Merriwagga is a small farming village situated on the Kidman Way, halfway between Goolgowi and Hillston. Merriwagga lays claim to be the very heart of the Black Stump Country (see legend below).
The village is home to the Black Stump Hotel which boasts the tallest bar in the southern hemisphere, standing a lofty 1.3 meters high. Local legend has it that the original publican built the bar this high so that local ringers could ride their horses right up to the bar!
The village of Merriwagga was surveyed and gazetted in 1924, following the construction of the railway line from Griffith to Hillston. Merriwagga was a small service centre and social hub for the surrounding farms. The name Merriwagga is believed to have come from it being on the south west corner of the (then) vast “Merri-Merrigal Station”, and close to a local watering hole, the Wagga Tank.
Visitors and travellers are welcome to make use of the toilet and picnic area located at the Merriwagga Park or across the road to the Black Stump BBQ area which features the Memorial to Pioneering Women. Maybe enjoy a cold drink at the Black Stump Hotel and hear the real legend of the Black Stump. Merriwagga also has a caravan park and museum at the Old School on the edge of the village.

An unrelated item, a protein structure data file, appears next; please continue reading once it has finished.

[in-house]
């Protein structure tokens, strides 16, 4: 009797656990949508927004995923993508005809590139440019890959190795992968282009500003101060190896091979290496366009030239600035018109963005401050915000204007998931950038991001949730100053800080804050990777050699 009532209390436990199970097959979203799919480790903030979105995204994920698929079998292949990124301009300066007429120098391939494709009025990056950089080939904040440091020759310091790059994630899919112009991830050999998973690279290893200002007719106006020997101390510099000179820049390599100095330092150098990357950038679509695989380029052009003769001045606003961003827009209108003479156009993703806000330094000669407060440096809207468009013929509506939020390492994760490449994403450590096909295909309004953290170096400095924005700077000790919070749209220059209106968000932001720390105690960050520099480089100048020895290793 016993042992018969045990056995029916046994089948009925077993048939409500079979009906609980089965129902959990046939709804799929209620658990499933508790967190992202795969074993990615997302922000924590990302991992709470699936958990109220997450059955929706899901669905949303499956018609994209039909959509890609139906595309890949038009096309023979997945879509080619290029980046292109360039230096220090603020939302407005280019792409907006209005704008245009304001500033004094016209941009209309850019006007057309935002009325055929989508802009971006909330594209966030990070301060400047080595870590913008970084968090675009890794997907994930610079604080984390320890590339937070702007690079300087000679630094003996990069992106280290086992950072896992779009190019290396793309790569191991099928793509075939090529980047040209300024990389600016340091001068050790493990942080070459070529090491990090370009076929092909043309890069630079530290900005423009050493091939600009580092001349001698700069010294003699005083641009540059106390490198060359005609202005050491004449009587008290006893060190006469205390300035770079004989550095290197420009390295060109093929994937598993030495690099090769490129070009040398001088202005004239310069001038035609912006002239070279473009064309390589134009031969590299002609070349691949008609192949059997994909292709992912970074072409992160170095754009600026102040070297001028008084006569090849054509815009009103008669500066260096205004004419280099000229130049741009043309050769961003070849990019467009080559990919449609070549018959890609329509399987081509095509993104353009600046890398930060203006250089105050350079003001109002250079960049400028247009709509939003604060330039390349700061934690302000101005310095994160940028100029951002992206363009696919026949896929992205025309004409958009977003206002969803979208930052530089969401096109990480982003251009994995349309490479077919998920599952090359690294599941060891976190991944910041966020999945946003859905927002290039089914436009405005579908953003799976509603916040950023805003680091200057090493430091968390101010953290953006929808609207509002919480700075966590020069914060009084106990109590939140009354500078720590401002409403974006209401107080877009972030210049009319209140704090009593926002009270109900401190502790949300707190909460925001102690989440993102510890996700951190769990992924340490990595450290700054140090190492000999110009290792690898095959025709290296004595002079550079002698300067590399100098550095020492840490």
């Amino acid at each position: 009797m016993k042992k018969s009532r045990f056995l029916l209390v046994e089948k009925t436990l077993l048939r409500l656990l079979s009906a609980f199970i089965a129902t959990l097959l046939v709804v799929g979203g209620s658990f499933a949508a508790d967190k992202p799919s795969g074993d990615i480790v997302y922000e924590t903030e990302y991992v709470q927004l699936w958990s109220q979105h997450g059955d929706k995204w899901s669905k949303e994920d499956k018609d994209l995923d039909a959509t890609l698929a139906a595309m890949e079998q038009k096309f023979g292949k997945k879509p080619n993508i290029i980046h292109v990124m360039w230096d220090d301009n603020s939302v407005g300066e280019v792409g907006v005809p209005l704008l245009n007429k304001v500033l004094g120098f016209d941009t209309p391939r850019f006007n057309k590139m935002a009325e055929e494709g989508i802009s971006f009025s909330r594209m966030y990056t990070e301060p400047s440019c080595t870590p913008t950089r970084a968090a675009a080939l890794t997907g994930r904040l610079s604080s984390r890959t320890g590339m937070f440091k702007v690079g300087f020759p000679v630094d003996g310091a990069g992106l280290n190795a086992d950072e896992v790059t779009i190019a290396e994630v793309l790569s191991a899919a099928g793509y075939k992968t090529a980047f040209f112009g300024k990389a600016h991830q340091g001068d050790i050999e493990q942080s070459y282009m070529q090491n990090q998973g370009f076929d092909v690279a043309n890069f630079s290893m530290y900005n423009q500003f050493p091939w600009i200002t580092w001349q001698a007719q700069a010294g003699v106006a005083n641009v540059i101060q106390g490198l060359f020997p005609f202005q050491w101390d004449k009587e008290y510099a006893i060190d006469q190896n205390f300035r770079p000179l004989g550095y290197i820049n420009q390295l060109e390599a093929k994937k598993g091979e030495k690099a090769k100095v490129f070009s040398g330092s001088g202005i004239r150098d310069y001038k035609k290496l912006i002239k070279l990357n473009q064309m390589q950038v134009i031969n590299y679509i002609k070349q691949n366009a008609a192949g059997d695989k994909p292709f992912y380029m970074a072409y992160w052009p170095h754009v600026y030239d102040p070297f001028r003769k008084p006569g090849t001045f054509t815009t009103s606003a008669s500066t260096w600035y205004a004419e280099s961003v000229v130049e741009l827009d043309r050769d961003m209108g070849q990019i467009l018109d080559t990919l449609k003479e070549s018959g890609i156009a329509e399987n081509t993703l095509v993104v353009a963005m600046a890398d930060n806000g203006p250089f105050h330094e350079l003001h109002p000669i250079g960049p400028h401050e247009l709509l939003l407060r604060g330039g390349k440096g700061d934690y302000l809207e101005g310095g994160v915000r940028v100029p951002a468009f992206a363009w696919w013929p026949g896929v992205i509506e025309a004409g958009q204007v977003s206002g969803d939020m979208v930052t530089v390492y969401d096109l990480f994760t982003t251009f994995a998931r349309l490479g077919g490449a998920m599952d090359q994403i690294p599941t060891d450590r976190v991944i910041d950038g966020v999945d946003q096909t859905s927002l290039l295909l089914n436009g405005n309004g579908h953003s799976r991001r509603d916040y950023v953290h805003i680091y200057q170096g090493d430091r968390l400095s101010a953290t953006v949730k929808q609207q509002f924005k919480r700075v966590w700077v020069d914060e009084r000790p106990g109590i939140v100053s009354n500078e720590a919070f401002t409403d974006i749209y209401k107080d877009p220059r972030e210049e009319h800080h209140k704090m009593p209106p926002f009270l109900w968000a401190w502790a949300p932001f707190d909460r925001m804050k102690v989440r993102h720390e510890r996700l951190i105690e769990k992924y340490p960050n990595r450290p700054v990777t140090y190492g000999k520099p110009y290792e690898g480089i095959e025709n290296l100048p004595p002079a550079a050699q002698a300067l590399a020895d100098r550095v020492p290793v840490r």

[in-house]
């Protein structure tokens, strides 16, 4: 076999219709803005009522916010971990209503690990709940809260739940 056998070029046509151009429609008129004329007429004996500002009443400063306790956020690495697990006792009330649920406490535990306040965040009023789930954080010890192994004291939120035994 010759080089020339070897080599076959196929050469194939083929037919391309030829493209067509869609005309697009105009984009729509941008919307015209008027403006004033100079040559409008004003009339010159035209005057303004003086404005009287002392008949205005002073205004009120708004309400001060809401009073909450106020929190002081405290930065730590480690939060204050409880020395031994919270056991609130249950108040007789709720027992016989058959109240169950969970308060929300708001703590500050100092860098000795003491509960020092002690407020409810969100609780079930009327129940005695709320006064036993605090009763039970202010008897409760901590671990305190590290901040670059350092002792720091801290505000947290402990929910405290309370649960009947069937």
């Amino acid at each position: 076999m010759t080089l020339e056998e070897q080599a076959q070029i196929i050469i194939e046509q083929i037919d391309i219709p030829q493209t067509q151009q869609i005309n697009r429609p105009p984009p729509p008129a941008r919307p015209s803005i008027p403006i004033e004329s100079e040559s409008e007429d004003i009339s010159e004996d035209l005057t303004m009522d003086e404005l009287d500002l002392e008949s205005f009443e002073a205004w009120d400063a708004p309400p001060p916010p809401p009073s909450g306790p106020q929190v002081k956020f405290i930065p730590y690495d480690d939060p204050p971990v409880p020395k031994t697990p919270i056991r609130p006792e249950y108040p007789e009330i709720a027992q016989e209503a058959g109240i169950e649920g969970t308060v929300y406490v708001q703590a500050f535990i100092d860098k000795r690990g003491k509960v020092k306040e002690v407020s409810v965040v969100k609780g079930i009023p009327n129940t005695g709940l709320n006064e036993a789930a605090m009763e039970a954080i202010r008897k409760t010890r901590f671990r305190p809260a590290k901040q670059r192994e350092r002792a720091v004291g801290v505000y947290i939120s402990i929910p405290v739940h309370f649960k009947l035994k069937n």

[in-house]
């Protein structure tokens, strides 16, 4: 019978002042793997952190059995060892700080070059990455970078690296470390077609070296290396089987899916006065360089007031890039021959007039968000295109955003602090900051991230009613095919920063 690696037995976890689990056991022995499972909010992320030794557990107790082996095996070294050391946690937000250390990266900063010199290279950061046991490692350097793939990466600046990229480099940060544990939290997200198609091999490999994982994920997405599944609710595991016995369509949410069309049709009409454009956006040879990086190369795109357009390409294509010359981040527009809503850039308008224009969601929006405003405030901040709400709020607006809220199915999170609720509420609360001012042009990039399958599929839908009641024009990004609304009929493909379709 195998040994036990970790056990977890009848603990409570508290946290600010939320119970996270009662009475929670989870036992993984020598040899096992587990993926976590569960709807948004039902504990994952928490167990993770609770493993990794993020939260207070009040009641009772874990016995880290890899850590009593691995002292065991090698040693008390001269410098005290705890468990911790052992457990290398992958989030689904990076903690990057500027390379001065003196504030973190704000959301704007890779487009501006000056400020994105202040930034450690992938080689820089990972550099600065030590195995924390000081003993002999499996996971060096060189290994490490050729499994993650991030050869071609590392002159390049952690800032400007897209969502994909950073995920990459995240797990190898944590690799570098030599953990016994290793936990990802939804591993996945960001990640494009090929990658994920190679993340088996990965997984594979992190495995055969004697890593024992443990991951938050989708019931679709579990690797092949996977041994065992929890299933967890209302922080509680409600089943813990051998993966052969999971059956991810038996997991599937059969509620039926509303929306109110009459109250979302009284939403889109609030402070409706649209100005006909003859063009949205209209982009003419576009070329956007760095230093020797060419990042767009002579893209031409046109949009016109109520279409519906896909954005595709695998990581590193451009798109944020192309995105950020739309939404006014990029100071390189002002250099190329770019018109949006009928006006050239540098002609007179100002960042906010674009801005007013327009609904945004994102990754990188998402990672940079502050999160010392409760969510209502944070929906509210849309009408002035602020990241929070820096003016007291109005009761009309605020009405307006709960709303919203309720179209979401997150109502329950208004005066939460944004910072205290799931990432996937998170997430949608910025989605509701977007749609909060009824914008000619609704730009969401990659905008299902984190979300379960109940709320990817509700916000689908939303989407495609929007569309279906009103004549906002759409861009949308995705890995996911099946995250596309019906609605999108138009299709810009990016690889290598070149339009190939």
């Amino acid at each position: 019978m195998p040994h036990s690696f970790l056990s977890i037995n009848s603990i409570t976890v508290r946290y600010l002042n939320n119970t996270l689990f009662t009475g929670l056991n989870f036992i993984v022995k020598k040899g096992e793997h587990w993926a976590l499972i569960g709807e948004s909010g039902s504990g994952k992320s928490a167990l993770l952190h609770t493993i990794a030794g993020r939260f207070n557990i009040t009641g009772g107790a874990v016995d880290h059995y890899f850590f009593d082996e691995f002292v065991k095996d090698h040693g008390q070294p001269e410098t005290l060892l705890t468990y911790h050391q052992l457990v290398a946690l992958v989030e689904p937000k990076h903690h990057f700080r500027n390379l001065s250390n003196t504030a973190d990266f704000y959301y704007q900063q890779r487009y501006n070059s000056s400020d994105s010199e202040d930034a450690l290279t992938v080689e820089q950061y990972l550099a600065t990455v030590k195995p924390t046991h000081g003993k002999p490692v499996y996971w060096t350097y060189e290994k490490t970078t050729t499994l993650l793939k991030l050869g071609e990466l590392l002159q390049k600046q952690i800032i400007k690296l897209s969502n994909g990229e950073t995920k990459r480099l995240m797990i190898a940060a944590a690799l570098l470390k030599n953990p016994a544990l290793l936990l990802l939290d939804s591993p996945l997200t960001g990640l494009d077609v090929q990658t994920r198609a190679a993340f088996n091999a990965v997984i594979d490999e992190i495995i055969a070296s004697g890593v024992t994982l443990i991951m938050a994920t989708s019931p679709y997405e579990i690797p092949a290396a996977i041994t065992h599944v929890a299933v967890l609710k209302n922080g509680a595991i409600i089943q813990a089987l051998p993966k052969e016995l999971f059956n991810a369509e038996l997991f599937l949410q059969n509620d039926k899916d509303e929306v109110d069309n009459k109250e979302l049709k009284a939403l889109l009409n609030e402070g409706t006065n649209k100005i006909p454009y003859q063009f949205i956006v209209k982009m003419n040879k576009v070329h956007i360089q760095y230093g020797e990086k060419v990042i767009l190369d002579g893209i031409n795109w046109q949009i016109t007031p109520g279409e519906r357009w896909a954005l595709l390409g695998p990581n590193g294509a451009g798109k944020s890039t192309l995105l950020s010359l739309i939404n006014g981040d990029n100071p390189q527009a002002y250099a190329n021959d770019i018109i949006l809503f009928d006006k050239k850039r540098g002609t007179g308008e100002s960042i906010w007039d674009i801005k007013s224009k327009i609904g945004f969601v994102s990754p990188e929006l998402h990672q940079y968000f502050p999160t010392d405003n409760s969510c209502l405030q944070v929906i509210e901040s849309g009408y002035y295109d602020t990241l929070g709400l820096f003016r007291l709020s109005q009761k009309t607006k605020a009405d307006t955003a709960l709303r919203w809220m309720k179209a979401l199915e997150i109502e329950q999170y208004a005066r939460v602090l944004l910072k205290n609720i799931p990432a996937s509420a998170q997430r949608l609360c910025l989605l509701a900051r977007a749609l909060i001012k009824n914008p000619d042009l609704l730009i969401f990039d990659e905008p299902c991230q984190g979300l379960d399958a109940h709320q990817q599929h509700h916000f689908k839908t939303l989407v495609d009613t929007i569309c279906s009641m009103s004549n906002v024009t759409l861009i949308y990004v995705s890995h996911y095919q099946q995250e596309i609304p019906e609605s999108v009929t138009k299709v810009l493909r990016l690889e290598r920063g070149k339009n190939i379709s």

A visit to the Black Stump Memorial will provide visitors with details of the gruesome tale that gave Black Stump Country its name. A bullocky passing through the area in 1886 left his wife, Mrs Barbara Blain to make camp for the night while he tended to his bollocks, the day was hot, windy and dusty, and while his wife prepared the evening meal, the campfire flared, causing her skirt to catch fire and she was burnt to death. When people expressed their sympathy, the bullocky simply said “When I returned, my wife was dead, she looked just like a black stump”.
And so the Black Stump legend was born. Markers can be found at the original site of this gruesome accident along Black Stump Road. Mrs Blain is buried in the old Gunbar Cemetery.
Across the road from the Black Stump Hotel is the Memorial to Pioneer Women, a Ron Clarke sculpture dedicated to the hardships endured by our pioneers when settling the land.
Learn more of the history of Merriwagga and its characters by following the heritage markers around the village or stop in at the Information Bay, located at Black Stump Park.
The Black Stump Memorial was officially opened on 14 November 1970 by Federal MP for Riverina, Al Grassby.